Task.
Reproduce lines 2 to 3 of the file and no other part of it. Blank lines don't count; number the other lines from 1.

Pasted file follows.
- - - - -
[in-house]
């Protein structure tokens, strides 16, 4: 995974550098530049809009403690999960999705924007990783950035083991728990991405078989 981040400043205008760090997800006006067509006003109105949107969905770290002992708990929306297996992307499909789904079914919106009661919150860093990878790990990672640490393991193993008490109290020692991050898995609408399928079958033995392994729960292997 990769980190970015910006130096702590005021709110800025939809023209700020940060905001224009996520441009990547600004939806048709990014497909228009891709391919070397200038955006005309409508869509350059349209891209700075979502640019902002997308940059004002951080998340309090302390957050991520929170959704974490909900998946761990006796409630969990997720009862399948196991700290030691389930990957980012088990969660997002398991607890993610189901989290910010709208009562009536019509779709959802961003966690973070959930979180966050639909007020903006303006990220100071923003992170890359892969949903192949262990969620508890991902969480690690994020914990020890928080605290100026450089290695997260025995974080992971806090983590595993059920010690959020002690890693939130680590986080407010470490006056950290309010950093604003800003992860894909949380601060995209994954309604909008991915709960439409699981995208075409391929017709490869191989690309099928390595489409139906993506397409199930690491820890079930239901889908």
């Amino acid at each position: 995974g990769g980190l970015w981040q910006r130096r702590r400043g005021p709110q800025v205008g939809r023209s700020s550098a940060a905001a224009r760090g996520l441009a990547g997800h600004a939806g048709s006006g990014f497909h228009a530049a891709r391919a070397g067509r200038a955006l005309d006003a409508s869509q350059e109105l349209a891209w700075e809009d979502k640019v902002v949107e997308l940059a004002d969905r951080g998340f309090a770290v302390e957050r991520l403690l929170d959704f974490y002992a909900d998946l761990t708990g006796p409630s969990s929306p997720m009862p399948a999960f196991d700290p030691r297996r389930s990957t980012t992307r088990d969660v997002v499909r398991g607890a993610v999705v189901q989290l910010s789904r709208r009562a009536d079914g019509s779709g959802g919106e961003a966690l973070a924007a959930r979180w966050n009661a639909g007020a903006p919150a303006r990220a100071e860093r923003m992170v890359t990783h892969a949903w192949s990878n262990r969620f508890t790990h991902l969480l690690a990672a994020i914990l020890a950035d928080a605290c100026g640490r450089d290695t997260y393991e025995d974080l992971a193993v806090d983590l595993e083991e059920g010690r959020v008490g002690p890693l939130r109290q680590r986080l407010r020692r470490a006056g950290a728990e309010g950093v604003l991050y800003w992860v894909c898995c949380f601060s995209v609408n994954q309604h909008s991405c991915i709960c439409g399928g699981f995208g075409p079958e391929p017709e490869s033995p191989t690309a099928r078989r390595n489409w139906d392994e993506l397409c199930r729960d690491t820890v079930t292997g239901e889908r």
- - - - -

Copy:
């Protein structure tokens, strides 16, 4: 995974550098530049809009403690999960999705924007990783950035083991728990991405078989 981040400043205008760090997800006006067509006003109105949107969905770290002992708990929306297996992307499909789904079914919106009661919150860093990878790990990672640490393991193993008490109290020692991050898995609408399928079958033995392994729960292997 990769980190970015910006130096702590005021709110800025939809023209700020940060905001224009996520441009990547600004939806048709990014497909228009891709391919070397200038955006005309409508869509350059349209891209700075979502640019902002997308940059004002951080998340309090302390957050991520929170959704974490909900998946761990006796409630969990997720009862399948196991700290030691389930990957980012088990969660997002398991607890993610189901989290910010709208009562009536019509779709959802961003966690973070959930979180966050639909007020903006303006990220100071923003992170890359892969949903192949262990969620508890991902969480690690994020914990020890928080605290100026450089290695997260025995974080992971806090983590595993059920010690959020002690890693939130680590986080407010470490006056950290309010950093604003800003992860894909949380601060995209994954309604909008991915709960439409699981995208075409391929017709490869191989690309099928390595489409139906993506397409199930690491820890079930239901889908």
């Amino acid at each position: 995974g990769g980190l970015w981040q910006r130096r702590r400043g005021p709110q800025v205008g939809r023209s700020s550098a940060a905001a224009r760090g996520l441009a990547g997800h600004a939806g048709s006006g990014f497909h228009a530049a891709r391919a070397g067509r200038a955006l005309d006003a409508s869509q350059e109105l349209a891209w700075e809009d979502k640019v902002v949107e997308l940059a004002d969905r951080g998340f309090a770290v302390e957050r991520l403690l929170d959704f974490y002992a909900d998946l761990t708990g006796p409630s969990s929306p997720m009862p399948a999960f196991d700290p030691r297996r389930s990957t980012t992307r088990d969660v997002v499909r398991g607890a993610v999705v189901q989290l910010s789904r709208r009562a009536d079914g019509s779709g959802g919106e961003a966690l973070a924007a959930r979180w966050n009661a639909g007020a903006p919150a303006r990220a100071e860093r923003m992170v890359t990783h892969a949903w192949s990878n262990r969620f508890t790990h991902l969480l690690a990672a994020i914990l020890a950035d928080a605290c100026g640490r450089d290695t997260y393991e025995d974080l992971a193993v806090d983590l595993e083991e059920g010690r959020v008490g002690p890693l939130r109290q680590r986080l407010r020692r470490a006056g950290a728990e309010g950093v604003l991050y800003w992860v894909c898995c949380f601060s995209v609408n994954q309604h909008s991405c991915i709960c439409g399928g699981f995208g075409p079958e391929p017709e490869s033995p191989t690309a099928r078989r390595n489409w139906d392994e993506l397409c199930r729960d690491t820890v079930t292997g239901e889908r």